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Energy or Climate Legislation or Both?

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Congressional consideration of legislation to address our energy problems seems to be moving to the front burner again. With the reality of the BP oil spill in the Gulf of Mexico as a backdrop, the Senate Majority Leader is calling upon his Committee Chairs to offer up their best suggestions for an energy package that can garner enough bi-partisan support for a successful floor vote (see letter to eight Democratic committee chairmen and June 3 related article on E&ENews PM (sub req’d). The Senate Energy and Natural Resources Committee bill which passed last year may well be the base vehicle. The Climate legislation fashioned by Senators Kerry and Lieberman could be one possible amendment, if the Senate considers a bill June 8 E&E Daily (sub req’d).

Regardless of the outcome in this session, the Congress and the Administration needs to chart an understandable course for how we produce, use and conserve our Nation’s energy resources. Along the way, it’s clear that a price for carbon has to be established. Without that market signal, industry and the financial community won’t know the rules of the road and will continue to delay making the kind of technology and infrastructure investments needed to put us on a path to dramatically reduce our current energy use.

A good example would be tail pipe emission standards for the auto industry. The Obama Administration and the industry agreed to a historic milestone that will result in a significant increase in fuel efficiency and fewer CO2 emissions. This same kind of national approach needs to continue for model year 2017 and beyond, for the auto industry to continue down an innovative path to bring more fuel efficient vehicles to market. A price on carbon is also important to consumers both to make informed choices on how and when they use energy, not limited to electricity use but also with respect to the type of vehicles they purchase.

There is no single fuel source or technology silver bullet that will serve to meet our energy needs. In alphabetic order, we need all the biomass, coal, hydro, natural gas, nuclear, solar and wind power generation we can develop. We also need a massive energy efficiency effort to reduce the amount of energy we use as well as increasing our competitiveness.

We also desperately need an expanded and more efficient electric transmission system that will harness and deliver to market remotely located renewable energy resources, including wind and solar on federal lands in the West and off-shore. And regardless of where transmission is proposed to be built, we must adopt an “ownership neutral” transmission siting policy that selects the “best” route for high-voltage lines, irrespective of whether that route is on federal, state or private lands. The days of federal agencies objecting to transmission siting on the public domain at the expense of private land owners has to stop. Last year’s Senate energy bill included provisions that moved us toward developing an improved electric transmission system, however, these critical provisions have been effectively held hostage by the climate debate.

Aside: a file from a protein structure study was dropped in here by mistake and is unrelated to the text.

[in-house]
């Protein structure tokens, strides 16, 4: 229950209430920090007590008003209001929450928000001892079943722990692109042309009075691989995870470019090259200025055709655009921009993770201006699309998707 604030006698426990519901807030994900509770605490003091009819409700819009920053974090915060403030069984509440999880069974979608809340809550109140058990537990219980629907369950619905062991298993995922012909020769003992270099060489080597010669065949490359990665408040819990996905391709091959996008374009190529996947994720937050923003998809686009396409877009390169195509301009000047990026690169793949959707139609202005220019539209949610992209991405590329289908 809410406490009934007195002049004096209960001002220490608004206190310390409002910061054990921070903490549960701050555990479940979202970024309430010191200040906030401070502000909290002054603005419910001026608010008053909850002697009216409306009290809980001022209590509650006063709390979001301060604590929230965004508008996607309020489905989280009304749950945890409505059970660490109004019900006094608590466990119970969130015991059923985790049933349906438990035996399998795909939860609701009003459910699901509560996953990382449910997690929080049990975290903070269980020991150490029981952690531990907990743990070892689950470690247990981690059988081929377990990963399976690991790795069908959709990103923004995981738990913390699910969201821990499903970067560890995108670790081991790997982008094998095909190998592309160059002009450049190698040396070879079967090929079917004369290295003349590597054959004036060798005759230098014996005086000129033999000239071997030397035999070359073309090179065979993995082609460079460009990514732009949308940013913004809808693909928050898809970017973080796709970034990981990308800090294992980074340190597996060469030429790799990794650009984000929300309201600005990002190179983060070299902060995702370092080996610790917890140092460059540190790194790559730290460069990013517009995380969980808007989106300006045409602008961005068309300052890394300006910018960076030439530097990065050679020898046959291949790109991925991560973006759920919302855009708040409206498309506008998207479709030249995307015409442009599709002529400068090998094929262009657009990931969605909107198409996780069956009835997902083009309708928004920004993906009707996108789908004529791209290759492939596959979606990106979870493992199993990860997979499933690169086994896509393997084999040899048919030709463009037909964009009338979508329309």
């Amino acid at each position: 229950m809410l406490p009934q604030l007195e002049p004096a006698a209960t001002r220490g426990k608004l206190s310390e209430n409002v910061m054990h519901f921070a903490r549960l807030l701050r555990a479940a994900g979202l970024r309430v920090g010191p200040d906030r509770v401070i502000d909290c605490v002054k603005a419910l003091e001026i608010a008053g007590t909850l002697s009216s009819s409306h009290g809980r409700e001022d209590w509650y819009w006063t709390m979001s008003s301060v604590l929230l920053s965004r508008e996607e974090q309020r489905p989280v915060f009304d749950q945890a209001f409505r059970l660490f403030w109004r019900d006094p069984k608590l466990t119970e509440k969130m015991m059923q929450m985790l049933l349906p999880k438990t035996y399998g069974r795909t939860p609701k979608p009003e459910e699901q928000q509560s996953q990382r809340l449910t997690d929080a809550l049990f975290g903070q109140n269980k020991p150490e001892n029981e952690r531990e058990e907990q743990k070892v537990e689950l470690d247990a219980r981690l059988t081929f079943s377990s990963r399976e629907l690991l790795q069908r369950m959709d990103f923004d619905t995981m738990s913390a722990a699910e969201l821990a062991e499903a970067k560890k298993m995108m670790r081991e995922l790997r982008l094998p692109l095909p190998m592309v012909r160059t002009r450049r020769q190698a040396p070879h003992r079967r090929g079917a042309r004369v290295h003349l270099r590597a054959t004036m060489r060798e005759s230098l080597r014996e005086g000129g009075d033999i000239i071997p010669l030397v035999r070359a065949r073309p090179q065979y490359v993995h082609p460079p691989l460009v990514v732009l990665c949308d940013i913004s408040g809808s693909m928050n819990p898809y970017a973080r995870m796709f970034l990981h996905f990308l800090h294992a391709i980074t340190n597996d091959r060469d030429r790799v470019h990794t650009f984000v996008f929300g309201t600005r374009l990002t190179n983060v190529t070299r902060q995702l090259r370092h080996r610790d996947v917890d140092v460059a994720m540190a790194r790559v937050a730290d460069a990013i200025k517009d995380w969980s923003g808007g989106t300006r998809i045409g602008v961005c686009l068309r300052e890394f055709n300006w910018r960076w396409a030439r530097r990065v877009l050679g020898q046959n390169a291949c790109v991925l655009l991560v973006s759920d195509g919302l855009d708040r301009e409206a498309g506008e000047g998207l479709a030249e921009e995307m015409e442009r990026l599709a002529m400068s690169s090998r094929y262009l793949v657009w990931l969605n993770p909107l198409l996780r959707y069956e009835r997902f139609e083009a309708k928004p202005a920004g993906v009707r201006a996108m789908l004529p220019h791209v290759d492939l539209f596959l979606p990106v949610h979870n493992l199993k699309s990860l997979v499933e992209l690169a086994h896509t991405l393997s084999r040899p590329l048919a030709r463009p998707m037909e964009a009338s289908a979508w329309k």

The oil spill in the Gulf of Mexico isn’t just a wake up call for the oil industry. It should be viewed as a signal that it’s time for Congress to act. The spill is a concrete reminder of only one of many ways our energy system is in need of an overhaul. Without movement, even if it’s in the form of an incremental energy bill, our country will remain vulnerable to the consequences of an outdated energy strategy.

For those who say only a comprehensive energy and climate bill will suffice and to those who maintain that the market will answer the call to arms, I say this: The perfect is the clear enemy of the good. Unless we get something in place as a cornerstone for our energy future, this debate will remain simply a debate and nothing more. Environmental organizations and business must strike a new accord and do so now. To simply adhere to staked out positions will continue to stymie the movement toward energy policies that advance the goals of the environmental community and industry and more importantly the American people.

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